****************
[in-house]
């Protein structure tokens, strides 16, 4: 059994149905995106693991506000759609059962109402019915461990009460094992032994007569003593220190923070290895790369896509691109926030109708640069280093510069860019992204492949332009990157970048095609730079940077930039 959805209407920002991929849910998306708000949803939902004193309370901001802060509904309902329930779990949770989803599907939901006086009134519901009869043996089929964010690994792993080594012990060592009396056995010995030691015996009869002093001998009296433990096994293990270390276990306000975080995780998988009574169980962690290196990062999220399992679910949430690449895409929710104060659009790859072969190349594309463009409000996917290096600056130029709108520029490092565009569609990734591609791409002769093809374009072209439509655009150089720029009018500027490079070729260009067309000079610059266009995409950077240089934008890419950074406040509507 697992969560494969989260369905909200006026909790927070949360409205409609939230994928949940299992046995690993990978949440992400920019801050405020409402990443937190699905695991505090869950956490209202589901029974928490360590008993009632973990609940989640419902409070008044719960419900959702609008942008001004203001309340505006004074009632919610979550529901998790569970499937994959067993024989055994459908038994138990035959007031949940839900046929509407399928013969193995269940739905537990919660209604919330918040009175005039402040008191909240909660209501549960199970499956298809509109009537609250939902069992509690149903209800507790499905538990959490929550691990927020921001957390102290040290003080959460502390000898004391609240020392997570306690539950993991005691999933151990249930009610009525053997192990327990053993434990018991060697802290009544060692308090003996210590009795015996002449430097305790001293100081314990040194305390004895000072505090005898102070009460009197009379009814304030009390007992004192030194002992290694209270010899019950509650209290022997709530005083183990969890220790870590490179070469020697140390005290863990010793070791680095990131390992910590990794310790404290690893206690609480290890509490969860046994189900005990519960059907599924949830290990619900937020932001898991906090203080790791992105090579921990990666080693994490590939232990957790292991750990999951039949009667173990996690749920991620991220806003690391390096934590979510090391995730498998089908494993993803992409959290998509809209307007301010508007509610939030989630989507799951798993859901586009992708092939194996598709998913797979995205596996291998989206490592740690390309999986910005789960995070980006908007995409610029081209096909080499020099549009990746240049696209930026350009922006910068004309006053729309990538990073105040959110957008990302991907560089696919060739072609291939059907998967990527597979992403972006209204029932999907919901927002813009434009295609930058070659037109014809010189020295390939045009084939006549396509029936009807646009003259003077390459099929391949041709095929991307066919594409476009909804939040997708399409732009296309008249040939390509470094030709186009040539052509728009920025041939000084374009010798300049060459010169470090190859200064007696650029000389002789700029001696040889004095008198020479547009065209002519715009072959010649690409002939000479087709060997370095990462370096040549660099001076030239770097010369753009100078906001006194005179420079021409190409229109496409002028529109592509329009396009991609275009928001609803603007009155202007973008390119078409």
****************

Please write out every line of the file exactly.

[in-house]
């Protein structure tokens, strides 16, 4: 059994149905995106693991506000759609059962109402019915461990009460094992032994007569003593220190923070290895790369896509691109926030109708640069280093510069860019992204492949332009990157970048095609730079940077930039 959805209407920002991929849910998306708000949803939902004193309370901001802060509904309902329930779990949770989803599907939901006086009134519901009869043996089929964010690994792993080594012990060592009396056995010995030691015996009869002093001998009296433990096994293990270390276990306000975080995780998988009574169980962690290196990062999220399992679910949430690449895409929710104060659009790859072969190349594309463009409000996917290096600056130029709108520029490092565009569609990734591609791409002769093809374009072209439509655009150089720029009018500027490079070729260009067309000079610059266009995409950077240089934008890419950074406040509507 697992969560494969989260369905909200006026909790927070949360409205409609939230994928949940299992046995690993990978949440992400920019801050405020409402990443937190699905695991505090869950956490209202589901029974928490360590008993009632973990609940989640419902409070008044719960419900959702609008942008001004203001309340505006004074009632919610979550529901998790569970499937994959067993024989055994459908038994138990035959007031949940839900046929509407399928013969193995269940739905537990919660209604919330918040009175005039402040008191909240909660209501549960199970499956298809509109009537609250939902069992509690149903209800507790499905538990959490929550691990927020921001957390102290040290003080959460502390000898004391609240020392997570306690539950993991005691999933151990249930009610009525053997192990327990053993434990018991060697802290009544060692308090003996210590009795015996002449430097305790001293100081314990040194305390004895000072505090005898102070009460009197009379009814304030009390007992004192030194002992290694209270010899019950509650209290022997709530005083183990969890220790870590490179070469020697140390005290863990010793070791680095990131390992910590990794310790404290690893206690609480290890509490969860046994189900005990519960059907599924949830290990619900937020932001898991906090203080790791992105090579921990990666080693994490590939232990957790292991750990999951039949009667173990996690749920991620991220806003690391390096934590979510090391995730498998089908494993993803992409959290998509809209307007301010508007509610939030989630989507799951798993859901586009992708092939194996598709998913797979995205596996291998989206490592740690390309999986910005789960995070980006908007995409610029081209096909080499020099549009990746240049696209930026350009922006910068004309006053729309990538990073105040959110957008990302991907560089696919060739072609291939059907998967990527597979992403972006209204029932999907919901927002813009434009295609930058070659037109014809010189020295390939045009084939006549396509029936009807646009003259003077390459099929391949041709095929991307066919594409476009909804939040997708399409732009296309008249040939390509470094030709186009040539052509728009920025041939000084374009010798300049060459010169470090190859200064007696650029000389002789700029001696040889004095008198020479547009065209002519715009072959010649690409002939000479087709060997370095990462370096040549660099001076030239770097010369753009100078906001006194005179420079021409190409229109496409002028529109592509329009396009991609275009928001609803603007009155202007973008390119078409």